The choir and thousands of believers hold the lit candles high, these are called “tortses” here.
The procession follows a specific route, from the Cathedral it climbs the walls of Arseniou street and goes through the gate of the palace arrives at the Esplanade, and from there to the historic city centre.
Throughout the journey, thousands of lit candles are located on roadsides indicating its path.
The three main bands of the city accompany it all the way playing, each one a different song, the red is the “Old” Band playing the Adagio of Albinoni, the blue band which is called “Mantzaros” is playing the Marcia Funebre by G. Verdi, and the band “Kapodistrias” plays the Elegia Funebre, the Aventura Mariani and the funeral march of Chopin.
The events and rites of Holy Saturday are perhaps the best moments of Easter in Corfu, starting at 6 o`clock in the morning in the church of “Madonna of foreigners” when the artificial “earthquake” is created to represent the earthquake during the resurrection, according to the Holy Bible.
Later, the procession of the Epitaph of the church of Saint Spiridon takes place at his church.
This is a custom that began in the era of Venetian rule when the Venetians for security reasons forbade the public epitaph processions, so they then took place inside the churches.
At the same time another procession, of the relics of St. Spyridon, takes place, this time commemorating the deliverance of the island from famine.
The ever-present bands of the city play funeral tunes such as ‘Amleto’.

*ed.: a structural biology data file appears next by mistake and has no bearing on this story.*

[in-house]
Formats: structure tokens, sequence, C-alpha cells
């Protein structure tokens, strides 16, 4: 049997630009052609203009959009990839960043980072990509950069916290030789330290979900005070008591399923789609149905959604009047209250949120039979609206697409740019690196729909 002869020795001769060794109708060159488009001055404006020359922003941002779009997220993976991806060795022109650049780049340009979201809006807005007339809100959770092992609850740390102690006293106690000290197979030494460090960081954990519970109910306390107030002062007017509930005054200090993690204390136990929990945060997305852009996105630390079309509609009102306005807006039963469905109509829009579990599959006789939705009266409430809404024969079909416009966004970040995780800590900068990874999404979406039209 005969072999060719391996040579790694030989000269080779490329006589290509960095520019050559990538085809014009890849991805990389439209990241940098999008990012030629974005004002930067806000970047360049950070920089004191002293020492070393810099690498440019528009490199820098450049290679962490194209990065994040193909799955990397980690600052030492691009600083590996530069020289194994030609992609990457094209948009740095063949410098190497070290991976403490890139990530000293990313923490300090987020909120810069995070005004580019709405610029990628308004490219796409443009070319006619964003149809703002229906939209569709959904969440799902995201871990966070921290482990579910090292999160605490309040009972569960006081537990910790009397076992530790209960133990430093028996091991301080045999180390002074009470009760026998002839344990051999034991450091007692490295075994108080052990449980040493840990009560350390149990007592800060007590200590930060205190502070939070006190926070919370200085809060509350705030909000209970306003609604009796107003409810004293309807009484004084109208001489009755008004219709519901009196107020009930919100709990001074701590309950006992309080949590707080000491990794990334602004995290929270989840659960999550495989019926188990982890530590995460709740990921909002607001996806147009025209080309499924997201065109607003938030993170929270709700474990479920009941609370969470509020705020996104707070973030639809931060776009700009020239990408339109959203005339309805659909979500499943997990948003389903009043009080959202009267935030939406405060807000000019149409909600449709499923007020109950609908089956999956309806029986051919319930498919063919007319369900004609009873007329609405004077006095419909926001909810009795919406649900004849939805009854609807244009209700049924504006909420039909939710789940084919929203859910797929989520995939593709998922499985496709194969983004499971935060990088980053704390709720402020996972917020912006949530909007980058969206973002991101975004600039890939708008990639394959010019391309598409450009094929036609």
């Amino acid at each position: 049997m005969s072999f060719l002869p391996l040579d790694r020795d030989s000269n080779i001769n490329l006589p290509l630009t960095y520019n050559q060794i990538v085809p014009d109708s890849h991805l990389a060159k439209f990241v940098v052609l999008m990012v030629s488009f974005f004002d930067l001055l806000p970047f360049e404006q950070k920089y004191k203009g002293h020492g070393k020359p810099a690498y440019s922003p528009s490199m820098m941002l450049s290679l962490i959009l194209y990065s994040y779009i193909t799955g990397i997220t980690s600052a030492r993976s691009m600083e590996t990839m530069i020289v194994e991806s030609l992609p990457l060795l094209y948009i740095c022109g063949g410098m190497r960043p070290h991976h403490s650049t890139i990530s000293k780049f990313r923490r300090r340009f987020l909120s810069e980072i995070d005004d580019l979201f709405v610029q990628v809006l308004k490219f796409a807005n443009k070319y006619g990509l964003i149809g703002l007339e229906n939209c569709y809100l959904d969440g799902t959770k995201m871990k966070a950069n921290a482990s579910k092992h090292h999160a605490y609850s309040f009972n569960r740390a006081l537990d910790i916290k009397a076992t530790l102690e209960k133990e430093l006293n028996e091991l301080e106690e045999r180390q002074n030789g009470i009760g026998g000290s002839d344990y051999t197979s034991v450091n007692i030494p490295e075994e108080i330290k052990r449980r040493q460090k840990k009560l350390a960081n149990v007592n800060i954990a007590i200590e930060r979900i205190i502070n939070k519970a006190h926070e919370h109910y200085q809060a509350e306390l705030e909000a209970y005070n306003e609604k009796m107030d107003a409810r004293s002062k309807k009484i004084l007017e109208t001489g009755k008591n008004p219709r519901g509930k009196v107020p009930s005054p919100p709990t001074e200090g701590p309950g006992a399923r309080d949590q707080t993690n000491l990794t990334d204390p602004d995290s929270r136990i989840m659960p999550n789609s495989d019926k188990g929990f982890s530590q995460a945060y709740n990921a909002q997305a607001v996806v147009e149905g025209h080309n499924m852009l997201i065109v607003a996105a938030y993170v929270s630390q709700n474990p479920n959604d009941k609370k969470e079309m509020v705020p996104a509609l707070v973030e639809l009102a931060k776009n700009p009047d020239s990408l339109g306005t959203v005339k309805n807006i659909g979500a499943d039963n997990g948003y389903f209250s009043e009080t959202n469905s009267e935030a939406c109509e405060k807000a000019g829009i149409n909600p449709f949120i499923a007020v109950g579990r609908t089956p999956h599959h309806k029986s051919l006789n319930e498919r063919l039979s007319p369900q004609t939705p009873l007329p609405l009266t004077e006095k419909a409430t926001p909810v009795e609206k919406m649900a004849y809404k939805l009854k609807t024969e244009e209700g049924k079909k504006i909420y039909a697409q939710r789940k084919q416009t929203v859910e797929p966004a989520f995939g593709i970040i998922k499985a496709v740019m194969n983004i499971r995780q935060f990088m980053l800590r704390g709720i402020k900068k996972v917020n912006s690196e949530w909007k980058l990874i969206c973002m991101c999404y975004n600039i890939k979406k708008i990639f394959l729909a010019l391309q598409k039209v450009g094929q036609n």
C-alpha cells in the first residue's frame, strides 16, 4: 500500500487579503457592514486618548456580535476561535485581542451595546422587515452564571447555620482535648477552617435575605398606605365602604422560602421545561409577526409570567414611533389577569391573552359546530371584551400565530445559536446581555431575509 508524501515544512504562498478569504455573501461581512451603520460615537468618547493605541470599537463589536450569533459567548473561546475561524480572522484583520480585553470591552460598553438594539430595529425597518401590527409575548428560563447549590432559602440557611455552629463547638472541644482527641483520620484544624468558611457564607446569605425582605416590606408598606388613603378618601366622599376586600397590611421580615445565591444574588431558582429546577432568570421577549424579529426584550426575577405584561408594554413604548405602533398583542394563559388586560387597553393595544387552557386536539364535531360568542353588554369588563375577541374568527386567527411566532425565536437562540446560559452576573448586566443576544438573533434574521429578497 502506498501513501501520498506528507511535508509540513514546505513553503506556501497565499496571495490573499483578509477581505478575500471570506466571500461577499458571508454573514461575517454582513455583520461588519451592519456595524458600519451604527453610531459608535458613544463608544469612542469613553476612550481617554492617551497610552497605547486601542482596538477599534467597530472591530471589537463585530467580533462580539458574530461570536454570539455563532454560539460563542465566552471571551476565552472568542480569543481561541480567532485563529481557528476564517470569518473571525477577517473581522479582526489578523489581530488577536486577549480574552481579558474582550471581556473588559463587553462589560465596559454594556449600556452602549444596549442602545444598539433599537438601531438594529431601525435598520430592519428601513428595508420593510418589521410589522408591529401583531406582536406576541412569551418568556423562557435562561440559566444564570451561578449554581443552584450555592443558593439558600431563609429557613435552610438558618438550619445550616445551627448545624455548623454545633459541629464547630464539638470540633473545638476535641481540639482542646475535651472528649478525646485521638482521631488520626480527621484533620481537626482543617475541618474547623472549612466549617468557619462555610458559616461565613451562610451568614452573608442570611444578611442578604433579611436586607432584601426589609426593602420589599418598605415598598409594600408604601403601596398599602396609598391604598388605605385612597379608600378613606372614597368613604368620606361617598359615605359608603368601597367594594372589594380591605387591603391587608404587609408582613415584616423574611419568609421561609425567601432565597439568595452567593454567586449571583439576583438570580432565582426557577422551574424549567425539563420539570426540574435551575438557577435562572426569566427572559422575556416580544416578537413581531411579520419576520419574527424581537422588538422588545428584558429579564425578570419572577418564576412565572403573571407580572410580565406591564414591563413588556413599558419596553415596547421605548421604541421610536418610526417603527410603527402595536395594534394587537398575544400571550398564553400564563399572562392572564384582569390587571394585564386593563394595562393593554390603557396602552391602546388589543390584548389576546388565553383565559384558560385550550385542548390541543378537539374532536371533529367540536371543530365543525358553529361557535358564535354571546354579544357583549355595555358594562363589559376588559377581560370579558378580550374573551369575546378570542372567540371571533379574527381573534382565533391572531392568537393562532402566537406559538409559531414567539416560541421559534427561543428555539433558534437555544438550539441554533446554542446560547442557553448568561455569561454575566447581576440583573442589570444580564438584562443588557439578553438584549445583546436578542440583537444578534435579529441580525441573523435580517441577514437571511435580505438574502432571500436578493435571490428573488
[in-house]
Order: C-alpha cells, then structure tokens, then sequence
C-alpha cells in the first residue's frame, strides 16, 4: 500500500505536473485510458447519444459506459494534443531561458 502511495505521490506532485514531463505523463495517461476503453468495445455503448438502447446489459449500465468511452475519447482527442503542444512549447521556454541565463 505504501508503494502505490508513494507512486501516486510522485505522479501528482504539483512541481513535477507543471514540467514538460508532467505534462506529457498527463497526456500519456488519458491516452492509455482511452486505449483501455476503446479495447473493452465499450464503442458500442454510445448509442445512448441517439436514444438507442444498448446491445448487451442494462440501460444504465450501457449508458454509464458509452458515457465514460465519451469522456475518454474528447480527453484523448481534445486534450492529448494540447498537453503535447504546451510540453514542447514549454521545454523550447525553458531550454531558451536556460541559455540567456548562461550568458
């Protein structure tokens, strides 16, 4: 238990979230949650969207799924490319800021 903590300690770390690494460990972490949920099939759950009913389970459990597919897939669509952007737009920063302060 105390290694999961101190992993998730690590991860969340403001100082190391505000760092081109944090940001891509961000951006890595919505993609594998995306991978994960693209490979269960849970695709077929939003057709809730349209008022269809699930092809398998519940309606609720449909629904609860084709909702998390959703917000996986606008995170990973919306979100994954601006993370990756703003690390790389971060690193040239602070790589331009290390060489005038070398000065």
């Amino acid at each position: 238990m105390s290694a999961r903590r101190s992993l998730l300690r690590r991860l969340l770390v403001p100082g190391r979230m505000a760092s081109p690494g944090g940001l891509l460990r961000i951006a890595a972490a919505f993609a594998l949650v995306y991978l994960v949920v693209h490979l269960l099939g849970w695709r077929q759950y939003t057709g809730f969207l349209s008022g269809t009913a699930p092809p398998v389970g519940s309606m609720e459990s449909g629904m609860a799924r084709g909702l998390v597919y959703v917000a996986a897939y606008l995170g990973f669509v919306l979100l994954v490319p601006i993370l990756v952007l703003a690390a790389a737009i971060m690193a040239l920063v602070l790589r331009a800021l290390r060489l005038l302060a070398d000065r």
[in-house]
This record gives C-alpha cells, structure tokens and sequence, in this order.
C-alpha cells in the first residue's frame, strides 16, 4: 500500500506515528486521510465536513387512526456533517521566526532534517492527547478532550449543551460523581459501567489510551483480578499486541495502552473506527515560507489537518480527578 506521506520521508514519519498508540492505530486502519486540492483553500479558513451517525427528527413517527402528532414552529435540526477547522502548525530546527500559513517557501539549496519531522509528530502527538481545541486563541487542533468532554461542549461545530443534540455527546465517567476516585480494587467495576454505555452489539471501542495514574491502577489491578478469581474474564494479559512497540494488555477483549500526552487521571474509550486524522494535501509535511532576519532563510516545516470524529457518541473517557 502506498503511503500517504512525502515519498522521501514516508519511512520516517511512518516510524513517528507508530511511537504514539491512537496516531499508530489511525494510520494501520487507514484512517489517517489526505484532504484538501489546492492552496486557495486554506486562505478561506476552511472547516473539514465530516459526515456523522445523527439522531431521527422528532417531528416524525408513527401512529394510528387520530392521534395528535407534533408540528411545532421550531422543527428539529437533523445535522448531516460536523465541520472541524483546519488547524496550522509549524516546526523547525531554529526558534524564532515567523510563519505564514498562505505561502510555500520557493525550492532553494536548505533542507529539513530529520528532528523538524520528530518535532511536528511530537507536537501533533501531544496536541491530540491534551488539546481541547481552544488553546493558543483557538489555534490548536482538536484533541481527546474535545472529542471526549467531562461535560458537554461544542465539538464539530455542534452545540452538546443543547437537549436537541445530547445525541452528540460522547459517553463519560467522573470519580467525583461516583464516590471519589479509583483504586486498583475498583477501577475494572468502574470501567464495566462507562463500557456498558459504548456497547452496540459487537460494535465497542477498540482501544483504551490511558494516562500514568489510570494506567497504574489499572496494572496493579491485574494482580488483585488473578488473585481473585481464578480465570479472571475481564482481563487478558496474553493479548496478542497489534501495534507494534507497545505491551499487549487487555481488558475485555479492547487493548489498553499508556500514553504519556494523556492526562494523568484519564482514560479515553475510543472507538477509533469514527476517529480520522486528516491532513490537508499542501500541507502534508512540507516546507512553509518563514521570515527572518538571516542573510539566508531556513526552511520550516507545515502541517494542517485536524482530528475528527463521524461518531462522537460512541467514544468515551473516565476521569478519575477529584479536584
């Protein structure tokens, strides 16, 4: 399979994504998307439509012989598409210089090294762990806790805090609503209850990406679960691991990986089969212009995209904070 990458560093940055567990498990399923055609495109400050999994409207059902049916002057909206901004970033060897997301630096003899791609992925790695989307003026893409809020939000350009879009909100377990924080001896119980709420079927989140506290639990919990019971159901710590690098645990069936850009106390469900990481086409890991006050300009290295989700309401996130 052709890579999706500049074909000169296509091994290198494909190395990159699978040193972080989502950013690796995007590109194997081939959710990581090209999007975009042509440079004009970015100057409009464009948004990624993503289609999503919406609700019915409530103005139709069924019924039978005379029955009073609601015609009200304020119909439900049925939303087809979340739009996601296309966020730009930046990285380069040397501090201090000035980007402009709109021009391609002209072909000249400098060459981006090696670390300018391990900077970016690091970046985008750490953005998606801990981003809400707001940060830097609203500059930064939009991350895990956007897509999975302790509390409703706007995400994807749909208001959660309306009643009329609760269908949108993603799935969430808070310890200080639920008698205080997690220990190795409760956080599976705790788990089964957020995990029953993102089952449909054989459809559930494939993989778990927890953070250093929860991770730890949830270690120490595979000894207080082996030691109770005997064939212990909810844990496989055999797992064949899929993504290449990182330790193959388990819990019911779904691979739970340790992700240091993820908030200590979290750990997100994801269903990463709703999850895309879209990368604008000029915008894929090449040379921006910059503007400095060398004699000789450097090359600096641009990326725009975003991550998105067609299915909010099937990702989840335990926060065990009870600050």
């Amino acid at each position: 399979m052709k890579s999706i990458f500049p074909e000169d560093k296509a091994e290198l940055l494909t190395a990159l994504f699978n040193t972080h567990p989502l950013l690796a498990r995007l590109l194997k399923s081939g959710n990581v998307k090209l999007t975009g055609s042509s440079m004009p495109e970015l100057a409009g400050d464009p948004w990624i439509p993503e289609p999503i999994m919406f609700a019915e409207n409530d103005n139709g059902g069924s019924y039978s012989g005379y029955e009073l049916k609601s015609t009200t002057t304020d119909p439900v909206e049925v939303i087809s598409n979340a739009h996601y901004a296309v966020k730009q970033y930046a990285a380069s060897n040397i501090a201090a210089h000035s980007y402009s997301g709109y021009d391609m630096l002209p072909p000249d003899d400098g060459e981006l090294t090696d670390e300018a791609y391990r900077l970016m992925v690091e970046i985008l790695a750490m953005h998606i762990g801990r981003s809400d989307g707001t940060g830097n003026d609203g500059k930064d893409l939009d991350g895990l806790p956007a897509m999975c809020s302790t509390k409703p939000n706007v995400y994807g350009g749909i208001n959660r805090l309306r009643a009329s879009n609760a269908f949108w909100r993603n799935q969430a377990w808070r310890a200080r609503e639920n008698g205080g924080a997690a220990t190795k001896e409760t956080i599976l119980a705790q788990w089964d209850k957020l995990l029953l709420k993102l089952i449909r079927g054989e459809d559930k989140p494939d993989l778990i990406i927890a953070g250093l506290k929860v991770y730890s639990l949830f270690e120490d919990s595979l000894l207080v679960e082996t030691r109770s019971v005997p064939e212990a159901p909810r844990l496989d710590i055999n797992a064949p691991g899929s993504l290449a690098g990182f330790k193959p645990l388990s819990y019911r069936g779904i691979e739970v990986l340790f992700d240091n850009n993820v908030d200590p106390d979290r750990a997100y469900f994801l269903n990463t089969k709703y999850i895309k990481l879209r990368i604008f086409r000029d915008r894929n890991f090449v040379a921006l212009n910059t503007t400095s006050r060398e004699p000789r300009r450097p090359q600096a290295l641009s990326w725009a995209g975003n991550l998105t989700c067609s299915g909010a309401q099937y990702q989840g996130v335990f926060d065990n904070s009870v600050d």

And suddenly the mood changes within a few minutes from the mourning of the epitaph to the joy of the first Easter which here happens at 11:00 a.m. on the morning of Saturday.
This is the custom that all guests and locals are waiting for and which only happens here, from all the balconies in every home of the island residents throw in the streets large clay pitchers, many filled with water, and at the same time, all the church bells peal joyfully, especially at the central point near the Liston, the most crowded place and the real centre of this custom.
The origin of the custom, which lasts for several minutes, is not entirely clear, one theory says that it has its roots in the time of Venetian rule when people used to throw their old things away at new year in the hope that the coming year will bring them better and newer one’s ones replacements.
Another theory says that in ancient Greece people threw away their old pitchers in April, to fill the new ones with fresh fruits, celebrating this way the beginning of the farming season.
Whatever the origin is the noisy Corfiots have adopted the custom and every year they try to find ways to make it last longer, and louder.
During this time the bands play joyful songs and march through the town.